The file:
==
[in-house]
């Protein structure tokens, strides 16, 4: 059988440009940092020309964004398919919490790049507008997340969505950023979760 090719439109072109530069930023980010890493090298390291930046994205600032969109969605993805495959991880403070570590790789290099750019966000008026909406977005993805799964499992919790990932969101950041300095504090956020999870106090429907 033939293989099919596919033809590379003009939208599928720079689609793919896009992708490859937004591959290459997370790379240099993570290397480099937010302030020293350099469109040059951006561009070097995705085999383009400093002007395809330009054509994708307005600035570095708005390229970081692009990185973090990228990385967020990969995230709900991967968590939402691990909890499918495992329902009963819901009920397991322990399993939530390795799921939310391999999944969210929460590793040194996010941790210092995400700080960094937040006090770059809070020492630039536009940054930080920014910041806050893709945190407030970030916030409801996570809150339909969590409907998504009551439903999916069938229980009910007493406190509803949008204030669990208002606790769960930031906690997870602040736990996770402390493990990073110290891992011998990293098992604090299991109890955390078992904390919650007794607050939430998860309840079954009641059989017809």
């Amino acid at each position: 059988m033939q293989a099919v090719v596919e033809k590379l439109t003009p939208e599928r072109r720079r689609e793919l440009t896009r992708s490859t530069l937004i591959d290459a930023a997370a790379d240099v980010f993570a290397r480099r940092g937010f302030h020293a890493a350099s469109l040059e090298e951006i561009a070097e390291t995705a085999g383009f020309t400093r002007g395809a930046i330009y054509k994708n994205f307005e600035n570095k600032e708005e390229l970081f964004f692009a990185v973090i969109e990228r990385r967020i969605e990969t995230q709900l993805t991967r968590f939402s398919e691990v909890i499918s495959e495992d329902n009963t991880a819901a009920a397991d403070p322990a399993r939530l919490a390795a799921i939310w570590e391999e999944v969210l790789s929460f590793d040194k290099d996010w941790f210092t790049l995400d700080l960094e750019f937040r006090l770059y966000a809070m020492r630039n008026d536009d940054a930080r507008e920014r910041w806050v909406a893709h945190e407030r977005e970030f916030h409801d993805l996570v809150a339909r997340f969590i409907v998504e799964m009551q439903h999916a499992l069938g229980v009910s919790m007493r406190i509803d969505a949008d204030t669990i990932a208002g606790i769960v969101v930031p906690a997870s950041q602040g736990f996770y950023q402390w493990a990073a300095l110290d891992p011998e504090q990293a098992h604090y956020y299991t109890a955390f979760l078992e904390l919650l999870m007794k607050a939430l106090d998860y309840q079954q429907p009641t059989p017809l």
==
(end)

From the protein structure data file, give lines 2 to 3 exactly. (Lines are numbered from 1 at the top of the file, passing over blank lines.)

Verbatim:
């Protein structure tokens, strides 16, 4: 059988440009940092020309964004398919919490790049507008997340969505950023979760 090719439109072109530069930023980010890493090298390291930046994205600032969109969605993805495959991880403070570590790789290099750019966000008026909406977005993805799964499992919790990932969101950041300095504090956020999870106090429907 033939293989099919596919033809590379003009939208599928720079689609793919896009992708490859937004591959290459997370790379240099993570290397480099937010302030020293350099469109040059951006561009070097995705085999383009400093002007395809330009054509994708307005600035570095708005390229970081692009990185973090990228990385967020990969995230709900991967968590939402691990909890499918495992329902009963819901009920397991322990399993939530390795799921939310391999999944969210929460590793040194996010941790210092995400700080960094937040006090770059809070020492630039536009940054930080920014910041806050893709945190407030970030916030409801996570809150339909969590409907998504009551439903999916069938229980009910007493406190509803949008204030669990208002606790769960930031906690997870602040736990996770402390493990990073110290891992011998990293098992604090299991109890955390078992904390919650007794607050939430998860309840079954009641059989017809």
């Amino acid at each position: 059988m033939q293989a099919v090719v596919e033809k590379l439109t003009p939208e599928r072109r720079r689609e793919l440009t896009r992708s490859t530069l937004i591959d290459a930023a997370a790379d240099v980010f993570a290397r480099r940092g937010f302030h020293a890493a350099s469109l040059e090298e951006i561009a070097e390291t995705a085999g383009f020309t400093r002007g395809a930046i330009y054509k994708n994205f307005e600035n570095k600032e708005e390229l970081f964004f692009a990185v973090i969109e990228r990385r967020i969605e990969t995230q709900l993805t991967r968590f939402s398919e691990v909890i499918s495959e495992d329902n009963t991880a819901a009920a397991d403070p322990a399993r939530l919490a390795a799921i939310w570590e391999e999944v969210l790789s929460f590793d040194k290099d996010w941790f210092t790049l995400d700080l960094e750019f937040r006090l770059y966000a809070m020492r630039n008026d536009d940054a930080r507008e920014r910041w806050v909406a893709h945190e407030r977005e970030f916030h409801d993805l996570v809150a339909r997340f969590i409907v998504e799964m009551q439903h999916a499992l069938g229980v009910s919790m007493r406190i509803d969505a949008d204030t669990i990932a208002g606790i769960v969101v930031p906690a997870s950041q602040g736990f996770y950023q402390w493990a990073a300095l110290d891992p011998e504090q990293a098992h604090y956020y299991t109890a955390f979760l078992e904390l919650l999870m007794k607050a939430l106090d998860y309840q079954q429907p009641t059989p017809l």